Bill Hughes is the president and CEO of Education Design Lab, a nonprofit that seeks to improve the connections between education and the workforce.
The position gives him a valuable perspective on higher education. That’s because the nonprofit looks at learners' experiences using human-centered design, a process meant to help teams understand the perspective of people experiencing a problem to create effective solutions. Education Design Lab also espouses the values of equity and economic mobility.
Hughes studied systems thinking, which focuses on interactions among elements of complex systems. His past includes founding a career-skills training company, JobReady, experience in venture capital, and a vice president position at the education and publishing giant Pearson.
Hughes started as president of Education Design Lab in December. Then in August he took over as CEO from founder Kathleen deLaski, a transition that was planned when he was hired.
He answered questions about the organization and his priorities there.
This interview has been edited for clarity and brevity.
HIGHER ED DIVE: Which specific work is most exciting or interesting to you?
BILL HUGHES: The thing we're known most for, probably, right now, is our Community College Growth Engine Fund. That essentially is building micropathways and using the development of those micropathways — the design process — as transformative, either for a community college as an institution, to help it realign itself around the learners that they're trying to serve. Or maybe from a more systems standpoint, we're starting to ask, say, at the state level and region level: "Can you solve a regional problem that connects learning and work and the workforce dollars, in an ecosystem?"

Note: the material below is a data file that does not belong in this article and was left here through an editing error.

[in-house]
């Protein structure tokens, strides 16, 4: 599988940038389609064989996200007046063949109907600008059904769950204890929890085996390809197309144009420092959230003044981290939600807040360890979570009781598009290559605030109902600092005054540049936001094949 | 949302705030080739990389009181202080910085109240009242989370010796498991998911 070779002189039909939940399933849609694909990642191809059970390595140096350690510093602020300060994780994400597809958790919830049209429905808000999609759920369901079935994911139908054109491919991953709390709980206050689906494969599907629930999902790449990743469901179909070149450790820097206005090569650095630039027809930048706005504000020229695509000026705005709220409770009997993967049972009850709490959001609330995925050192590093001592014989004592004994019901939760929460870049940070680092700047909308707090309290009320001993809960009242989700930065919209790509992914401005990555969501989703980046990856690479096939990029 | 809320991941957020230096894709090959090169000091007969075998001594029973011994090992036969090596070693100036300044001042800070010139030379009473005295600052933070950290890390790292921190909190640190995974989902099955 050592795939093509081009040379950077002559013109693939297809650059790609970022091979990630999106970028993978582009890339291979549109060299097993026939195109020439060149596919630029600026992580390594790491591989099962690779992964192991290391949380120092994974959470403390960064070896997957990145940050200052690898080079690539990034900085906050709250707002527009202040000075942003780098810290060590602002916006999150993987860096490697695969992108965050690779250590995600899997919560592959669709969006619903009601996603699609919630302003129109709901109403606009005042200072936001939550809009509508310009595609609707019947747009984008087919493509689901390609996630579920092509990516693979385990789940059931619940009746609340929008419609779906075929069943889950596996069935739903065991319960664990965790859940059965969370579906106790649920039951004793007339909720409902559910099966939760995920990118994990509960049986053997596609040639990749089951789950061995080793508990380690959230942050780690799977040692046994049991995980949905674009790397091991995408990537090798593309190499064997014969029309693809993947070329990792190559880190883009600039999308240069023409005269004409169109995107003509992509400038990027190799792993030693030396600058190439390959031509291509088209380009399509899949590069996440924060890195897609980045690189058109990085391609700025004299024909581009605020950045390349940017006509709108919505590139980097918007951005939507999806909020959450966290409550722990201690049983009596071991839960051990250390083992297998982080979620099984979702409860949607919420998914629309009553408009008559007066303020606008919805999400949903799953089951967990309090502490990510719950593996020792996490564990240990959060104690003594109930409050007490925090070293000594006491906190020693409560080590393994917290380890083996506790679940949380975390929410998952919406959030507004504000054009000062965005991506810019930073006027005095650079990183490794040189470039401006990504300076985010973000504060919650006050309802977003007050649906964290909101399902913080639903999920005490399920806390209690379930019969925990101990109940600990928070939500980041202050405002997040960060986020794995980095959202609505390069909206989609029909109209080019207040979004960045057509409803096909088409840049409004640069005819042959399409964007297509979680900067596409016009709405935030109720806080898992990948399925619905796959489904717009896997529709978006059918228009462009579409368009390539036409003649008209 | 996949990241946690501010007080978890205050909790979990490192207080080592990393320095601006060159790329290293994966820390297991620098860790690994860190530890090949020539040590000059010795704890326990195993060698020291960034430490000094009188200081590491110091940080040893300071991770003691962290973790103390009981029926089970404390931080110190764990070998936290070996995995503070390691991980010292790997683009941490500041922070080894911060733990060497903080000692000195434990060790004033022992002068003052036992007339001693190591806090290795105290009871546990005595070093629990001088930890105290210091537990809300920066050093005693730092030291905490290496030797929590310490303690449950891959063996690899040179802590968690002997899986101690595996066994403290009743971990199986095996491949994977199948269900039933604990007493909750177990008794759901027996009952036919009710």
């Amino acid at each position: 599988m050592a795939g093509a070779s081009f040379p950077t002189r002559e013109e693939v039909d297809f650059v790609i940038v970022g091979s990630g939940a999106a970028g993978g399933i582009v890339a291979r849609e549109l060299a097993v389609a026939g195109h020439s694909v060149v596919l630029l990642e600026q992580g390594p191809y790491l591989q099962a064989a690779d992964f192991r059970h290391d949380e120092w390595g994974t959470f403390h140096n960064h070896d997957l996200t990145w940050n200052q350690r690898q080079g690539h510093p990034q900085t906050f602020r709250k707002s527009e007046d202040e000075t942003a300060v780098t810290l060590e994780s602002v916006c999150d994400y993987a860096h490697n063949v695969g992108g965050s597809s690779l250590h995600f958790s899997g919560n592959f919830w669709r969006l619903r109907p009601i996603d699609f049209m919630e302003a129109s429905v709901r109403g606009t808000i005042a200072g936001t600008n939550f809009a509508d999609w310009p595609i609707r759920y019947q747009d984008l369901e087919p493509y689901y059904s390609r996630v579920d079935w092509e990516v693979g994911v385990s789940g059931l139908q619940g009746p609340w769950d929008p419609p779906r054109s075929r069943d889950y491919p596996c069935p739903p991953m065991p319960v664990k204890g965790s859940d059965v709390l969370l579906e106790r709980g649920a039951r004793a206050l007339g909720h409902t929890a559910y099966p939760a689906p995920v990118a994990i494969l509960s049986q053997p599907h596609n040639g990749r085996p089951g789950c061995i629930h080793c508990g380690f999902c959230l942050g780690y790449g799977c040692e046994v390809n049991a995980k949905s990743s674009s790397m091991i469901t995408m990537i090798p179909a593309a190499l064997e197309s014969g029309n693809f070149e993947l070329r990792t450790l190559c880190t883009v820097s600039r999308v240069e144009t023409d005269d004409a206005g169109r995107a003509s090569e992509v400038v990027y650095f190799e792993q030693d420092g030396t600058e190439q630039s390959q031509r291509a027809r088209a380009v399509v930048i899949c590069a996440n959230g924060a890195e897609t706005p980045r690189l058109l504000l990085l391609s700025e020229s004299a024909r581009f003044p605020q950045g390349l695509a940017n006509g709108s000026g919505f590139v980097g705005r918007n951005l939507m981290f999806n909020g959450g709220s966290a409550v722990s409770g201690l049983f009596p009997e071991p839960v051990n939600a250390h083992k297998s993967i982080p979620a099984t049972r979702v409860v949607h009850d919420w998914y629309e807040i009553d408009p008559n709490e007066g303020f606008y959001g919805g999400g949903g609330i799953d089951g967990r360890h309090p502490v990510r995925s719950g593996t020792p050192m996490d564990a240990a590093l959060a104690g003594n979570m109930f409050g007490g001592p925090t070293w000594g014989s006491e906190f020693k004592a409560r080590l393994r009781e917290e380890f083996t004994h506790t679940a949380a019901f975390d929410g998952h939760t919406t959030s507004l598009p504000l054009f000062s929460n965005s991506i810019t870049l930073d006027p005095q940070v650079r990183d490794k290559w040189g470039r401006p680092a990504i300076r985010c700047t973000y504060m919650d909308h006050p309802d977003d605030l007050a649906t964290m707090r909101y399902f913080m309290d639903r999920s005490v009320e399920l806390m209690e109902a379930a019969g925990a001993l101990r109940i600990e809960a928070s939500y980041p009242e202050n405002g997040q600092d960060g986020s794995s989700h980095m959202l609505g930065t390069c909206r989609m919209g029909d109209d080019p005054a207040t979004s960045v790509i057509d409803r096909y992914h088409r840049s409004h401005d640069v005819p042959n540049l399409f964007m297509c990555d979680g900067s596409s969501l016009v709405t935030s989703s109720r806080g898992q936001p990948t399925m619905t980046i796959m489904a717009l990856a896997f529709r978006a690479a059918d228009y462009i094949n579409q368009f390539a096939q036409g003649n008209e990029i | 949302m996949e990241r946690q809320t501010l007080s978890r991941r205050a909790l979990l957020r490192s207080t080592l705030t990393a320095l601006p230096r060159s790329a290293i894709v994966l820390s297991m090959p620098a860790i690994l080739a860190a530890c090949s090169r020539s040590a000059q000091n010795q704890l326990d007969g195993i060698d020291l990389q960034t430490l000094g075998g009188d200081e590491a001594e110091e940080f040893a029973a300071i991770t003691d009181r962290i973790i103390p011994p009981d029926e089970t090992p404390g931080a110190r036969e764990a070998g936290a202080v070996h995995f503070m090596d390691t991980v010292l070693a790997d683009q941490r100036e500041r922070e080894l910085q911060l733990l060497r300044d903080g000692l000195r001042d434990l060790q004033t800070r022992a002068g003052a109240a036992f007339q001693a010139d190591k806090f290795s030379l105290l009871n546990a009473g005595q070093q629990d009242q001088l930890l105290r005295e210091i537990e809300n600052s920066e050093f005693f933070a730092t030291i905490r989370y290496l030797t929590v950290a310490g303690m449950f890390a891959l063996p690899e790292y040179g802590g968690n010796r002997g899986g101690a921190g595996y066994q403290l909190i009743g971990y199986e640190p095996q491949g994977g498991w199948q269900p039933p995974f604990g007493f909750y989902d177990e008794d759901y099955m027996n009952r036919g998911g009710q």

The other piece is our work in learning design, education design. We would do design programs that are centered on what we call the new majority learner. The name comes from a recognition that more than half of the people in this country don't start their career with the credentials that they need to be successful in a well-paying career, which is a college degree.
We think that's a broken system. If more than half of your output is falling on the floor, that system is not working.
Can you say more about trying to improve the system for this new majority learner?
The new majority learner is not a monolith. They are made up of lots of different groups that all find themselves in the same situation, because higher education wasn't designed for them.
They might be single mothers. It might be workers who have to transition because their industry has collapsed and they've got to reskill. There are a number of different groups out there. All of them have the same challenge, and we put them at the center of that process and not only ask them what they want but actually codesign solutions with them so there's a much greater sense of dignity to the solutions, as well as efficacy.
What do you need to be successful?
We've found that, in order to connect the dots, there is some technology and some systems and some data that's needed.